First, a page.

People who have been married before, been in a relationship registered in South Australia or in a ‘corresponding law’ registered relationship – a relationship registered under similar laws in another state or county –  will need to show that the previous relationship has ended with evidence such as a divorce certificate, nullity order, death certificate.

Relationship ceremonies

Couples are not required to have a ceremony when they register their relationship. However, relationship ceremonies can be conducted at Chesser House, performed by one of our Registry staff.

Registry office relationship ceremonies

Couples can order a standard certificate or commemorative certificate package.

Evidence of a relationship

Evidence of a relationship is not required to register a relationship but applications must be accompanied by completed statutory declarations witnessed by an authorised person and  evidence of identity and age of both people. Payment of the appropriate fee is also required.

Overseas documents need to be translated into English by an accredited translator.

‘Corresponding law’ relationships

The Relationships Register Regulations 2017 provides detail regarding corresponding law registered relationships. Couples can apply for a certificate for corresponding law relationships. However, if it is recognised by another corresponding jurisdiction, a relationship cannot be re-registered in South Australia. Contact BDM if you would like to apply for a corresponding law relationship certificate – registrations.bdm@sa.gov.au

Ending a relationship

Either person in a registered relationship can apply to have their relationship end by completing a Revoke a registered relationship – application form.

If only one person makes the application, a copy of ‘service of revocation statement’ must be served to the other person. This statement is supplied in Section A of the Revoke a registered relationship – application’ form.   An application to revoke a relationship takes 90 days once the application has been received by BDM.

Contact BDM if you don’t have all the required documents or to find out more about registering your relationship – phone 131 882 .

Apply to register your relationship at www.sa.gov.au/bdm

Frequently asked questions – Registering a relationship in South Australia


Court assessor nominations

The occupational licensing Acts require the Minister of Consumer and Business Services to establish panels of court assessors to sit with the Magistrates Court or District Court in certain civil and disciplinary proceedings.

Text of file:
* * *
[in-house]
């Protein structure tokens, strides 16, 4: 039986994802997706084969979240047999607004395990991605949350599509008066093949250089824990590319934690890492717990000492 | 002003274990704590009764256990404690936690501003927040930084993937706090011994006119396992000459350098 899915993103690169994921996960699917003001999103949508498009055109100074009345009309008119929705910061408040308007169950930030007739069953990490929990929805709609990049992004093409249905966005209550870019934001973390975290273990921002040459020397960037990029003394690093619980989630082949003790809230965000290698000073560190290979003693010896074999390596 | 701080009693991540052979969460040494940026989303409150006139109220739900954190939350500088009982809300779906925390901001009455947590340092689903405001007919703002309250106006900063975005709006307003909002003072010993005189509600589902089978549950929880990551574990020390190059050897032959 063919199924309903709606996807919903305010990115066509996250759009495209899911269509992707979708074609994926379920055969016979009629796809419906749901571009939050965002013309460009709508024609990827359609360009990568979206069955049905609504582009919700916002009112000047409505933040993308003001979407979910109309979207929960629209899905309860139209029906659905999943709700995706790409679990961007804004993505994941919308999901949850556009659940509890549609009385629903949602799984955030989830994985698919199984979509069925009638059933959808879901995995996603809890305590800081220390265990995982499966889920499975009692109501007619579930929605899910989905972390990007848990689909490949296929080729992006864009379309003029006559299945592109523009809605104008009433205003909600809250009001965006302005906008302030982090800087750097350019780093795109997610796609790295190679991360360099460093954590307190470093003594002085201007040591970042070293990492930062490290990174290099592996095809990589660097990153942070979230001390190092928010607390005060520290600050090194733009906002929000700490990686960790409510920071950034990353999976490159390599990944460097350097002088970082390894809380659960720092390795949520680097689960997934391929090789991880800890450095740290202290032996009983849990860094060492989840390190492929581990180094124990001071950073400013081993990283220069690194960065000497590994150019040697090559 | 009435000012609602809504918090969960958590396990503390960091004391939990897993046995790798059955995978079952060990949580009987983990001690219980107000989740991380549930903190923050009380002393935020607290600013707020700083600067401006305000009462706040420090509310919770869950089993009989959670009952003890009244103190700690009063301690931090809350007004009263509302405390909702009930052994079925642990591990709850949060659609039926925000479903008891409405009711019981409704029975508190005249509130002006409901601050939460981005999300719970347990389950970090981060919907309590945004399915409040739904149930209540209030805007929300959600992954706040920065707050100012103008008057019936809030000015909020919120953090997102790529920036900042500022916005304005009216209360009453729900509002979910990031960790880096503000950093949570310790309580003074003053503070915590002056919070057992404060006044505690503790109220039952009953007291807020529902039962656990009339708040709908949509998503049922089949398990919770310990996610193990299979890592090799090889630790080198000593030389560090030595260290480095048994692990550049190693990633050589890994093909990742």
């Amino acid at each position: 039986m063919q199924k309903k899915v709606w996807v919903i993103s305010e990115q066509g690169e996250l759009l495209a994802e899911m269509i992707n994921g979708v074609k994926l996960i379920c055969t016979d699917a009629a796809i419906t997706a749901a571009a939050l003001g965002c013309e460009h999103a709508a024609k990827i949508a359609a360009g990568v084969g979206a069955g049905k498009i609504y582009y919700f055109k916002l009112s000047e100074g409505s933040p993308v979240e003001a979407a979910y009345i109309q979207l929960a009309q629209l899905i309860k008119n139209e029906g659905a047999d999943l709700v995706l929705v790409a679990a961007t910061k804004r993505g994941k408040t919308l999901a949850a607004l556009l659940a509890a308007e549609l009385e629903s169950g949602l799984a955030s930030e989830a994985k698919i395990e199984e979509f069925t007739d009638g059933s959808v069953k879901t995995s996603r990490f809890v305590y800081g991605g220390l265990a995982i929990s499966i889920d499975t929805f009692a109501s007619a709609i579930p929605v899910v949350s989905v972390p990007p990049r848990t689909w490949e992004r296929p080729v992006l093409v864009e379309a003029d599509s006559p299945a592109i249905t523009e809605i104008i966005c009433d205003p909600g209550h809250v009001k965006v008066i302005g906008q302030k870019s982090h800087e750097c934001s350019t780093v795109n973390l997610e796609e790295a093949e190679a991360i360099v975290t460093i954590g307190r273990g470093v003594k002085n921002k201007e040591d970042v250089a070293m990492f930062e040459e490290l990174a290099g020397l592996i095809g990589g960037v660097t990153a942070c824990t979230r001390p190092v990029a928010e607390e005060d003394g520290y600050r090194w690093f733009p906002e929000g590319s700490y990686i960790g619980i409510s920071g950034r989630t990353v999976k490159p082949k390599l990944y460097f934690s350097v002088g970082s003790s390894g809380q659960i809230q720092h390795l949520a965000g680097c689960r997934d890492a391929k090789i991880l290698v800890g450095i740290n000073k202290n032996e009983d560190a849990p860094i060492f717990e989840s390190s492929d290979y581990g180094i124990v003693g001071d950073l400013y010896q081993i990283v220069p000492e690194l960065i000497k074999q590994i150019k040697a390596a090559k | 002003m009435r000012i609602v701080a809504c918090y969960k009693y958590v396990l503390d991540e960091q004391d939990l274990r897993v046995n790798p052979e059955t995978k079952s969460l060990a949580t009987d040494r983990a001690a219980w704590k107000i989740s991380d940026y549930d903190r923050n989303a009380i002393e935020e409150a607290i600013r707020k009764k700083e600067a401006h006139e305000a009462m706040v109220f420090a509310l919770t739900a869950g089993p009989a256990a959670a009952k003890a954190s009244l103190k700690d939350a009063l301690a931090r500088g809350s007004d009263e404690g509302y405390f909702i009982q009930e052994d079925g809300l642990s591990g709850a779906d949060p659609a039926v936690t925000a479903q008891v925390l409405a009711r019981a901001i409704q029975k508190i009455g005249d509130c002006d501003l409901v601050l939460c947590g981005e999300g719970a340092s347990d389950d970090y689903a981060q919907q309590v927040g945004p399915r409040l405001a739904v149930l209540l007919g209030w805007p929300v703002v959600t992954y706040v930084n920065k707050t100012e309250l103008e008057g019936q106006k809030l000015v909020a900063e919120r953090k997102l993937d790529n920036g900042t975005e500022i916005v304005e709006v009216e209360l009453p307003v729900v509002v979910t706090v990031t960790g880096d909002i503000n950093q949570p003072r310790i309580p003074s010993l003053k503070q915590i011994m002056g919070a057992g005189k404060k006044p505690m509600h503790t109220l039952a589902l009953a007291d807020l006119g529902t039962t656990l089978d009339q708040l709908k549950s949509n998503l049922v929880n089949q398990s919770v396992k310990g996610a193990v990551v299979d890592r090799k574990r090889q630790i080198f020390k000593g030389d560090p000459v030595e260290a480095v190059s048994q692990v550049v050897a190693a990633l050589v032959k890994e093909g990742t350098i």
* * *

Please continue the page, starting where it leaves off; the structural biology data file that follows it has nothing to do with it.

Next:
Court assessors will be appointed under the following legislative streams:

  • Building Work Contractors Act 1995
  • Second-hand Vehicle Dealers Act 1995
  • Plumbers, Gas Fitters and Electricians Act 1995
  • Land Agents Act 1994
  • Land Valuers Act 1994
  • Conveyancers Act 1994
  • Security and Investigation Industry Act 1995

There are two types of court assessors:

• Industry court assessors – are qualified and experienced in their nominated occupation and trade. They must be registered as a licence holder under a particular occupation. They provide to the court their expertise, knowledge of industry jargons and best practices.

• Consumer court assessors – represent people who are likely to deal with occupational tradespeople. They provide to the Court a consumer’s point of view about a particular trade.

A court assessor must:

• be ethical
• be able to clearly express themselves
• be able to conduct themselves with decorum in a court environment
• declare if there are any conflicts of interest before assisting a judge in a matter.

The court assessor’s role

Court assessors sit with the Court and provide relevant and impartial evidence about their trade expertise – building, conveyancing, real estate, land valuing, electrical, plumbing, gas fitter and security and investigation.

Assessors can help a judge in court proceedings by providing knowledge and technical evidence about the workings and practices of a particular trade.

Court assessors should never mislead the Court or become an advocate for their particular trade.

Court assessors may disagree with or fail to reach the same conclusion as the judge. The Court will reach its own conclusion, after considering the opinions and evidence of the court assessor.

Expression of interest

Interested individuals who wish to be nominated and considered for either the role of an industry or a consumer Court Assessor in the future can submit their expression of interest to Mr Paul Liew on CBS Regulatory Services at paul.liew@sa.gov.au or at 08 8226 8593.

Interested applicants for court assessors are also required to submit to CBS Regulatory Services the following additional documents when requested:

  • up-to-date curriculum vitae/resume
  • Submit a recent National Police Check.